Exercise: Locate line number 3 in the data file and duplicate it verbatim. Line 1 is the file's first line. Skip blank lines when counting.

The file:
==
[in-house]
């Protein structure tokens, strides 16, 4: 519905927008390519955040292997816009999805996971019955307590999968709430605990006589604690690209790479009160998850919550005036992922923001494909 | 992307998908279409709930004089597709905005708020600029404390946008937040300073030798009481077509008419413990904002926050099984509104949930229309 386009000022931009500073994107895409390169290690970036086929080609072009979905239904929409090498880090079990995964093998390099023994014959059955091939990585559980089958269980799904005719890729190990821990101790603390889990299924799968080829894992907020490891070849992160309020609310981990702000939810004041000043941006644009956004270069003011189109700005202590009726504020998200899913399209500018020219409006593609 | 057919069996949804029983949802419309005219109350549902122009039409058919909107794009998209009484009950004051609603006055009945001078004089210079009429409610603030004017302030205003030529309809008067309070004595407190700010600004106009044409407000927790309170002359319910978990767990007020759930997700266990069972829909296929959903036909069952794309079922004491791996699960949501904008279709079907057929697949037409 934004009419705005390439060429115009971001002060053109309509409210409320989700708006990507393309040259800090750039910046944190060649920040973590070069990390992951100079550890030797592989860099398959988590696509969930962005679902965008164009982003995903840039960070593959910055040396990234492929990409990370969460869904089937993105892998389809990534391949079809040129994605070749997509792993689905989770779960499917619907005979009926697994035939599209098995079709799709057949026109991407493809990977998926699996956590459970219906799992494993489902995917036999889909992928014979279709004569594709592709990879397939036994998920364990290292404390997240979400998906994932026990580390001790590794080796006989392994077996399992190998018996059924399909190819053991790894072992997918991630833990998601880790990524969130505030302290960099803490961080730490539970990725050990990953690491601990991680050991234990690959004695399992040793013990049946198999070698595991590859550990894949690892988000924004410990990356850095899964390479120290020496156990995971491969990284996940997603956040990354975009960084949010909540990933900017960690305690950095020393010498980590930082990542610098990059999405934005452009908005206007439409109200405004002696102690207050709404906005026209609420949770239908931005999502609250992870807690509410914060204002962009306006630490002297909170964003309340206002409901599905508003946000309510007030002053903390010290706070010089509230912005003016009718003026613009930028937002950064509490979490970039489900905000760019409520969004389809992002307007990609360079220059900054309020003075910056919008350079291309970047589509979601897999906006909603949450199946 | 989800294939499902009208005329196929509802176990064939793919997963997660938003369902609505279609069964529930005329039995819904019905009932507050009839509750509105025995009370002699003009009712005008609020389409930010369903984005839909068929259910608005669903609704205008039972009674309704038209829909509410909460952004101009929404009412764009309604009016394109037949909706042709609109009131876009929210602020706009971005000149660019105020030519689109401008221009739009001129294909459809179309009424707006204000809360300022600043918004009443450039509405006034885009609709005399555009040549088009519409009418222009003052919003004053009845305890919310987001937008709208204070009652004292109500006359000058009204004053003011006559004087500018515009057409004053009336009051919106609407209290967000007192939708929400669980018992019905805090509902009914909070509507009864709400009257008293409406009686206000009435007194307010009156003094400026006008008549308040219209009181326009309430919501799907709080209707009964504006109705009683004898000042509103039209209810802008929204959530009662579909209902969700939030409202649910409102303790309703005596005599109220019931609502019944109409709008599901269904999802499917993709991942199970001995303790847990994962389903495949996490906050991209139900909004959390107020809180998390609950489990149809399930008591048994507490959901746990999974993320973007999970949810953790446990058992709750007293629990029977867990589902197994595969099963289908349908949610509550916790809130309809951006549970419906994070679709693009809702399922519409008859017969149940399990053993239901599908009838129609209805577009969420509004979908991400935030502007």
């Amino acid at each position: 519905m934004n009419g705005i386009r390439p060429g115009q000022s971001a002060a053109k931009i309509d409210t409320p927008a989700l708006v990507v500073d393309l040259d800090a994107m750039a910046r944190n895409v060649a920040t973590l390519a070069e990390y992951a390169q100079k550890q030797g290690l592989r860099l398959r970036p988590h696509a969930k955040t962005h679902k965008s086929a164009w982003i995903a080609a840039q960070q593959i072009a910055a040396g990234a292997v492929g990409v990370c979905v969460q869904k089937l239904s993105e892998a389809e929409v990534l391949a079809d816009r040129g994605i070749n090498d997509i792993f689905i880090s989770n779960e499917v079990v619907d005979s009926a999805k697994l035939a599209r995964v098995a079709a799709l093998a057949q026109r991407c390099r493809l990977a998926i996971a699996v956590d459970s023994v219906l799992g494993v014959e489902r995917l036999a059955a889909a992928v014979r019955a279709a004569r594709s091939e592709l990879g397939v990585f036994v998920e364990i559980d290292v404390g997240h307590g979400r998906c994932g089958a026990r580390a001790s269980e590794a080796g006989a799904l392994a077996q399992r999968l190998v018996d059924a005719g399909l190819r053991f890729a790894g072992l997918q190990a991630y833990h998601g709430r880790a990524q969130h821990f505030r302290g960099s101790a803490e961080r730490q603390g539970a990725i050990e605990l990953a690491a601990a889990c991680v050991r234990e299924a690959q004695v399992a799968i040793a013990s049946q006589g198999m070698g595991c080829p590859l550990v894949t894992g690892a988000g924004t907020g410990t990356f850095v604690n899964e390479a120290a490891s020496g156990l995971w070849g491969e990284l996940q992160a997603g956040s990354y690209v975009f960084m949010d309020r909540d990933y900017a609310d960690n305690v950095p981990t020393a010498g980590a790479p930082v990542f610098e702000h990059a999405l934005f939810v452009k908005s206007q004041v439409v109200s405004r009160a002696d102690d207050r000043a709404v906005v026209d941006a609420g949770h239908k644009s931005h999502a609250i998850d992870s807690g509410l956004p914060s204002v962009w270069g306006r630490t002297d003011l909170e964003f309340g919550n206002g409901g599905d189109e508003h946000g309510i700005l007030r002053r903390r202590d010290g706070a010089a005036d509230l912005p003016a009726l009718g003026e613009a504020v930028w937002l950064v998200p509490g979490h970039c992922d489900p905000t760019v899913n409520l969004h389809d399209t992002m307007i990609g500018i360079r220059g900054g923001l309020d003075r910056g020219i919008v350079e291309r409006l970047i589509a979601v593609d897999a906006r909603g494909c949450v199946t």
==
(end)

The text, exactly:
């Amino acid at each position: 519905m934004n009419g705005i386009r390439p060429g115009q000022s971001a002060a053109k931009i309509d409210t409320p927008a989700l708006v990507v500073d393309l040259d800090a994107m750039a910046r944190n895409v060649a920040t973590l390519a070069e990390y992951a390169q100079k550890q030797g290690l592989r860099l398959r970036p988590h696509a969930k955040t962005h679902k965008s086929a164009w982003i995903a080609a840039q960070q593959i072009a910055a040396g990234a292997v492929g990409v990370c979905v969460q869904k089937l239904s993105e892998a389809e929409v990534l391949a079809d816009r040129g994605i070749n090498d997509i792993f689905i880090s989770n779960e499917v079990v619907d005979s009926a999805k697994l035939a599209r995964v098995a079709a799709l093998a057949q026109r991407c390099r493809l990977a998926i996971a699996v956590d459970s023994v219906l799992g494993v014959e489902r995917l036999a059955a889909a992928v014979r019955a279709a004569r594709s091939e592709l990879g397939v990585f036994v998920e364990i559980d290292v404390g997240h307590g979400r998906c994932g089958a026990r580390a001790s269980e590794a080796g006989a799904l392994a077996q399992r999968l190998v018996d059924a005719g399909l190819r053991f890729a790894g072992l997918q190990a991630y833990h998601g709430r880790a990524q969130h821990f505030r302290g960099s101790a803490e961080r730490q603390g539970a990725i050990e605990l990953a690491a601990a889990c991680v050991r234990e299924a690959q004695v399992a799968i040793a013990s049946q006589g198999m070698g595991c080829p590859l550990v894949t894992g690892a988000g924004t907020g410990t990356f850095v604690n899964e390479a120290a490891s020496g156990l995971w070849g491969e990284l996940q992160a997603g956040s990354y690209v975009f960084m949010d309020r909540d990933y900017a609310d960690n305690v950095p981990t020393a010498g980590a790479p930082v990542f610098e702000h990059a999405l934005f939810v452009k908005s206007q004041v439409v109200s405004r009160a002696d102690d207050r000043a709404v906005v026209d941006a609420g949770h239908k644009s931005h999502a609250i998850d992870s807690g509410l956004p914060s204002v962009w270069g306006r630490t002297d003011l909170e964003f309340g919550n206002g409901g599905d189109e508003h946000g309510i700005l007030r002053r903390r202590d010290g706070a010089a005036d509230l912005p003016a009726l009718g003026e613009a504020v930028w937002l950064v998200p509490g979490h970039c992922d489900p905000t760019v899913n409520l969004h389809d399209t992002m307007i990609g500018i360079r220059g900054g923001l309020d003075r910056g020219i919008v350079e291309r409006l970047i589509a979601v593609d897999a906006r909603g494909c949450v199946t």